What happens in Hong Kong with China’s new national security legislation will seriously test Europe’s commitment to democracy, international law, and human rights.
From arms control to trade, the post-1945 order is crumbling fast. To protect its democratic way of life, Europe must create new global alliances built to deal with a post-pandemic world.
In his first twelve months as Ukraine’s president, Volodymyr Zelenskiy has notched up modest successes, but a series of missteps has eroded domestic and international trust.
Europe is well placed to push for reforms of global cooperation and governance after the coronavirus pandemic. But to do that, Europe itself must change first.
Democracy and the rule of law are being undermined in Hungary and Poland. While all focus is on the coronavirus, the EU institutions and the big member states are doing little to protect core values.
The EU must seize on the strategic opportunity presented by the coronavirus pandemic to take the initiative away from Russia and Turkey in Libya.
The coronavirus pandemic will harm European defense strategically, politically, and financially. To mitigate these consequences, Europeans must start shaping joint and immediate answers.
Overcoming the coronavirus pandemic is also about the EU defending its own principles of transparency and truthfulness, both of which China is aggressively challenging.
How to deal with the economic costs of the coronavirus is dividing the eurozone countries once again.
Hackers are taking advantage of the coronavirus pandemic. An international coalition must be created—and soonest—to prevent nefarious actors from exacerbating the crisis.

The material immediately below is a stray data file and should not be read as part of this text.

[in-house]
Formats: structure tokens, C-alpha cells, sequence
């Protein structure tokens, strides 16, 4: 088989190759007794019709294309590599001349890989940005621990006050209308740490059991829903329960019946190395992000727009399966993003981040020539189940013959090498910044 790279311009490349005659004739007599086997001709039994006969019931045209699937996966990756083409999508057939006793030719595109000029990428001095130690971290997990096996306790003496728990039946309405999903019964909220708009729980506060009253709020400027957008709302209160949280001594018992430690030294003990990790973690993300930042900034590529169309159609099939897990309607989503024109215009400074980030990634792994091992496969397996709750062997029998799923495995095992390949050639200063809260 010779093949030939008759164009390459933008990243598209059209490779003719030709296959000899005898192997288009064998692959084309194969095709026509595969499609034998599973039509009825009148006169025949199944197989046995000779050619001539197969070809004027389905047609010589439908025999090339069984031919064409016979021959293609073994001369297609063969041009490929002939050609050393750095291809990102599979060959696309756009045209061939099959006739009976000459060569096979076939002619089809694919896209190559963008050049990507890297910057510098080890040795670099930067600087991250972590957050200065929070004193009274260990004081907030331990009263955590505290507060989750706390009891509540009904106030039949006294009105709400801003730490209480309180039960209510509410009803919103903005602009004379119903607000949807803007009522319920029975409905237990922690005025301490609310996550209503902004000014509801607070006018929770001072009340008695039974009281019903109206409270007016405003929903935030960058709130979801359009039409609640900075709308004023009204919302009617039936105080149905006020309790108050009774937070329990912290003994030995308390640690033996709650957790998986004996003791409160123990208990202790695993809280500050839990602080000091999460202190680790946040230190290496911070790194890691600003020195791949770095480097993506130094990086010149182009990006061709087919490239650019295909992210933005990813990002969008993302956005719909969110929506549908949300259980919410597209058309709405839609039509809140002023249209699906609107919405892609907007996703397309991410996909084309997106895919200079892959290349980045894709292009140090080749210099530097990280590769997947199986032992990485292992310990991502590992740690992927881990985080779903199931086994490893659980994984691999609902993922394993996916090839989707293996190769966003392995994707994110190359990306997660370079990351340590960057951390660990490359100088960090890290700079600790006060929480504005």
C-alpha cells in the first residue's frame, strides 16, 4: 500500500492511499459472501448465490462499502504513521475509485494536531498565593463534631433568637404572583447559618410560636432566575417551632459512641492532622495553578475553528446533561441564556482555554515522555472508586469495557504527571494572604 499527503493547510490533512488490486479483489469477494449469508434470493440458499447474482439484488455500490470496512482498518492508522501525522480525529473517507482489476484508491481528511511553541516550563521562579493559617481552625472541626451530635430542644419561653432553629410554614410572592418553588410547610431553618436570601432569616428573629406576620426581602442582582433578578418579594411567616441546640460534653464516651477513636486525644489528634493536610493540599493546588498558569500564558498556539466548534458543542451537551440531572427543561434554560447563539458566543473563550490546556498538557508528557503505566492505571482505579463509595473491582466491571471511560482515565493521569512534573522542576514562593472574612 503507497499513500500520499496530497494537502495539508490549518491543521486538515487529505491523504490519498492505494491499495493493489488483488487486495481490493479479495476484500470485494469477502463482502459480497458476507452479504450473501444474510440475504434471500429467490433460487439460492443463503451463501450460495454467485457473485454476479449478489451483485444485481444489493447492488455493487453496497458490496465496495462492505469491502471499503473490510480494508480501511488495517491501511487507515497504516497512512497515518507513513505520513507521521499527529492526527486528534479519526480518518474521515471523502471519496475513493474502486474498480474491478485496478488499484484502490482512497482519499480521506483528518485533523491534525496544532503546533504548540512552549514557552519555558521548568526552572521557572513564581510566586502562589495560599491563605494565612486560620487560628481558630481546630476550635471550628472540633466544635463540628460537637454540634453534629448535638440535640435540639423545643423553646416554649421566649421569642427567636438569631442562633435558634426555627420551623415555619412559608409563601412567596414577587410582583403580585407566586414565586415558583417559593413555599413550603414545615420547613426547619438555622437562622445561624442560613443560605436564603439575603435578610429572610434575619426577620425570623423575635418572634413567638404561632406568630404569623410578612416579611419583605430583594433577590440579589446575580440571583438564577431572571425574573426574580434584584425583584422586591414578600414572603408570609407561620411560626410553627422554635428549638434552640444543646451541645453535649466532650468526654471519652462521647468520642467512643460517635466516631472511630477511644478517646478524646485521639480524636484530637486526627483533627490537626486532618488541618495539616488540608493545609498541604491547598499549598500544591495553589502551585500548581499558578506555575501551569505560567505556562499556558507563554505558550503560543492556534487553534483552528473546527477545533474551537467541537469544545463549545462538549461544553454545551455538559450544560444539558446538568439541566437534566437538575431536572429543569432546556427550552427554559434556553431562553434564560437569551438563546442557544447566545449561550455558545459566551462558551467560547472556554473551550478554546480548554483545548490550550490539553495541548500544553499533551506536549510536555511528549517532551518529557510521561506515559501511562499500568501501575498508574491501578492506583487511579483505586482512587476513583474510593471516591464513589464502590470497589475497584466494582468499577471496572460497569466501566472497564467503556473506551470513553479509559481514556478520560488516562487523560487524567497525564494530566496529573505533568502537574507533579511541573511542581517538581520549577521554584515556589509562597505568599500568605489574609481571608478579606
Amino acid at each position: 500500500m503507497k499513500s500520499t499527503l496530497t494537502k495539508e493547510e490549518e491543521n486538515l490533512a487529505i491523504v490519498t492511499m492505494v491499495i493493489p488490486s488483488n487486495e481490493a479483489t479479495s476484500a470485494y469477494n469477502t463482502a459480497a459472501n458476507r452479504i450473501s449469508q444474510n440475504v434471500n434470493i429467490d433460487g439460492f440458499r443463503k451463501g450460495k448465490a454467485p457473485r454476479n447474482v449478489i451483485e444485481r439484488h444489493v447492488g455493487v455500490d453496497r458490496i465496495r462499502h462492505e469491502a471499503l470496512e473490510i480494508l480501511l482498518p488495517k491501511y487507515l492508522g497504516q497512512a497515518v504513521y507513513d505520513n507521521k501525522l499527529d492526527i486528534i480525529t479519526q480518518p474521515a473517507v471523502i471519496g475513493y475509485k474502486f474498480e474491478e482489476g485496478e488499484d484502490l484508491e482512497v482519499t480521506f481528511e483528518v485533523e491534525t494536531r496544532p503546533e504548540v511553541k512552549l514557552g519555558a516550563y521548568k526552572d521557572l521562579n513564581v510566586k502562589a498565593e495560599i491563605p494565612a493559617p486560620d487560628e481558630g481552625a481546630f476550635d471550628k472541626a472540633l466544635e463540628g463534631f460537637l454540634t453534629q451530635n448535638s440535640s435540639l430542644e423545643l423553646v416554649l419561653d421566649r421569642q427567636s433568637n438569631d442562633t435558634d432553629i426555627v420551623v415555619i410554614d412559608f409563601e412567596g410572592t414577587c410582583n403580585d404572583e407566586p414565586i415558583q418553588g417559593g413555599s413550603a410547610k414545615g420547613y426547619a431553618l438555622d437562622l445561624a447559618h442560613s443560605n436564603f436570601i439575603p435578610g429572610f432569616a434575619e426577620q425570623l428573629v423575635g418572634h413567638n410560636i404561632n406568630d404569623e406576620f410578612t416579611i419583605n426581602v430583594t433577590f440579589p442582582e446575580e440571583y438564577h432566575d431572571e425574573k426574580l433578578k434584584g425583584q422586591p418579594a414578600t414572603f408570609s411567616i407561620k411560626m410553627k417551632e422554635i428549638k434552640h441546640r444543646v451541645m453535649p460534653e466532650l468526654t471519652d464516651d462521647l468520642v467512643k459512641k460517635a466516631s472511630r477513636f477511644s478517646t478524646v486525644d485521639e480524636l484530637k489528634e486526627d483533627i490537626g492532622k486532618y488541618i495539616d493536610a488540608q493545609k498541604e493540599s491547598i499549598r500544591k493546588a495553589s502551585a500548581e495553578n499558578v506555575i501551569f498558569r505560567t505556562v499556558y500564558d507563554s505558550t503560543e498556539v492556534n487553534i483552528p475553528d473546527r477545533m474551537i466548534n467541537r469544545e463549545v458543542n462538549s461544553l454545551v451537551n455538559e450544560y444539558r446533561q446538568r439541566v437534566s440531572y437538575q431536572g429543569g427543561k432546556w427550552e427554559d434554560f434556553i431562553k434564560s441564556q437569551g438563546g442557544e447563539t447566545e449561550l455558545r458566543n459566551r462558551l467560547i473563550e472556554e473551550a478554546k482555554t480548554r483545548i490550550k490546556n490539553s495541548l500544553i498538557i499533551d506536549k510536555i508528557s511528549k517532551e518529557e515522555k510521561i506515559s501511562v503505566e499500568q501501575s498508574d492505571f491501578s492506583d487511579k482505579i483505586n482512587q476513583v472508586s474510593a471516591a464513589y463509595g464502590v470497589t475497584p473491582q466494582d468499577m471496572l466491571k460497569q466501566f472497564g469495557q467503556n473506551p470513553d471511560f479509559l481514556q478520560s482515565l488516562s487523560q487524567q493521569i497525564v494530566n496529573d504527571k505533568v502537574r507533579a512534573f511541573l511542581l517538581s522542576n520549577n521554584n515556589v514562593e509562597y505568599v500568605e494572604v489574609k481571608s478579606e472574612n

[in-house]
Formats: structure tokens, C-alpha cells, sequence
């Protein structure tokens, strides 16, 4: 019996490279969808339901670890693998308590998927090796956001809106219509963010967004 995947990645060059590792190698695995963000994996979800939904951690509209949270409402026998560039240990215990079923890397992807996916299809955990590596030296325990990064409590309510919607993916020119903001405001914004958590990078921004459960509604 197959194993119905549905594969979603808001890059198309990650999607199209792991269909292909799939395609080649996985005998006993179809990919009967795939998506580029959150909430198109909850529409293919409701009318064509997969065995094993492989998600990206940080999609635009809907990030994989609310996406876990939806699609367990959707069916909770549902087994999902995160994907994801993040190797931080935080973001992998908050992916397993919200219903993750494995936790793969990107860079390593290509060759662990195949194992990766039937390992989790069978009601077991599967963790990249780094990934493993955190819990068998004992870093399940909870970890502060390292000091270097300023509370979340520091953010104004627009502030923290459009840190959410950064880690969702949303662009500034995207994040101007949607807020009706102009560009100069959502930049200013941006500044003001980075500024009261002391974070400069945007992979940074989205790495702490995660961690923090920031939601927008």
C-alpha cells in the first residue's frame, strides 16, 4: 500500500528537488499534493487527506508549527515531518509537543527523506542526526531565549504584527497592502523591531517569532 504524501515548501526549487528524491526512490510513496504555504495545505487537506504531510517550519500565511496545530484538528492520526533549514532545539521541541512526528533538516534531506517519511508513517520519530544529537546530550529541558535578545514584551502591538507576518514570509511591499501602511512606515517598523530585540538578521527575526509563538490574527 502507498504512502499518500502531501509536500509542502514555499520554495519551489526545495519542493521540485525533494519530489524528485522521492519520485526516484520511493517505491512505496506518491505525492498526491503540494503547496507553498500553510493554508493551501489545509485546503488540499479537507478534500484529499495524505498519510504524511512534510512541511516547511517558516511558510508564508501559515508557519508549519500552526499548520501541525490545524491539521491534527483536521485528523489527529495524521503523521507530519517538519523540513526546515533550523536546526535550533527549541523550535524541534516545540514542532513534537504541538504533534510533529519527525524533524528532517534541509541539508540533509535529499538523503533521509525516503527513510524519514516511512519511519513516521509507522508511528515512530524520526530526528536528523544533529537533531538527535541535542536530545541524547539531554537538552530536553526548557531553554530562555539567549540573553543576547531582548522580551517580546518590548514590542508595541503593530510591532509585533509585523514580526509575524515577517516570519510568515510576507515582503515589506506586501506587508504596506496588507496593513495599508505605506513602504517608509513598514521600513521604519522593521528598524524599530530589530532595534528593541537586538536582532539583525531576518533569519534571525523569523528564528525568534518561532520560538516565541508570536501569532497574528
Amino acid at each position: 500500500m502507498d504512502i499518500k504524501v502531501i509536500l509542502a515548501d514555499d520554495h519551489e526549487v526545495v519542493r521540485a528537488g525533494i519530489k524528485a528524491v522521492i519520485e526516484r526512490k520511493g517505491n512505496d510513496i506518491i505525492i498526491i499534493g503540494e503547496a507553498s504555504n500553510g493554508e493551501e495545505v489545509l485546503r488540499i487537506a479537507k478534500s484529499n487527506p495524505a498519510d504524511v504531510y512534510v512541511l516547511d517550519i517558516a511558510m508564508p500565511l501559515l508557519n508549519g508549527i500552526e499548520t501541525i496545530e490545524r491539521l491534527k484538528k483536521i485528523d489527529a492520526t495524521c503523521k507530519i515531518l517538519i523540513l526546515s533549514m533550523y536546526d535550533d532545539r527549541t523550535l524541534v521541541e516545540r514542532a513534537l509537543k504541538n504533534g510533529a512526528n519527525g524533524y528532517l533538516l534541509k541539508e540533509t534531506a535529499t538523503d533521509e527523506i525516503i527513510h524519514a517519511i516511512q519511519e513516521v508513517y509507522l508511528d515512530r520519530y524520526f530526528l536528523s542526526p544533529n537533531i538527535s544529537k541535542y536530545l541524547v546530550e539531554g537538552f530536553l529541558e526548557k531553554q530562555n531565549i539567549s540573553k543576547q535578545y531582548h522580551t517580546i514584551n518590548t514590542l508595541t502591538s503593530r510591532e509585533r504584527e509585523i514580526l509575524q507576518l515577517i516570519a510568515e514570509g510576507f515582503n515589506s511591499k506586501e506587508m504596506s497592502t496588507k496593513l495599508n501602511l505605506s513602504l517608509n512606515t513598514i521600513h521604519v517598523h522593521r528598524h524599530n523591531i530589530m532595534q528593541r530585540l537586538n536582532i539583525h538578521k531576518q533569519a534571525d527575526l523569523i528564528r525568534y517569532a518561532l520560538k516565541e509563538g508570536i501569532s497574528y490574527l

With the coronavirus pandemic challenging European democracies, not only with help from China and Russia but also from within, Europe must prepare an exit strategy.
The coronavirus pandemic is generating all kinds of conspiracy theories, while Russia and China use it to sow distrust and uncertainty, fear and divisions across Europe.
With new concerns about Iran’s nuclear activities emerging, Russia and China could take on the role of engaging with Tehran to make it cooperate with the UN’s nuclear watchdog.
Viktor Orbán is using the coronavirus pandemic to turn Hungary into an authoritarian system, a move other European leaders could follow unless the EU and NATO intervene.
The EU will have to fundamentally change its ways if it wants to emerge stronger once the coronavirus pandemic is over.
The deadly coronavirus that has killed so many Europeans, especially in Italy and Spain, ought to jolt Europe out of its complacency. Don’t bet on it.
Knowing the strategic goals of Russian foreign policy, the EU must prepare for Russian disinformation being a long-term tool for contesting the order in Europe.
The coronavirus pandemic is exposing the West’s lack of resilience and lack of cooperation just when both are most needed.
Greece’s borders are sealed off, Europe is becoming a fortress, and most EU countries are turning their backs on refugees; so much for Europe’s values and adherence to international law.
Ukraine’s president is trying to reassert his control through a radical government reshuffle, but this risky strategy may well backfire.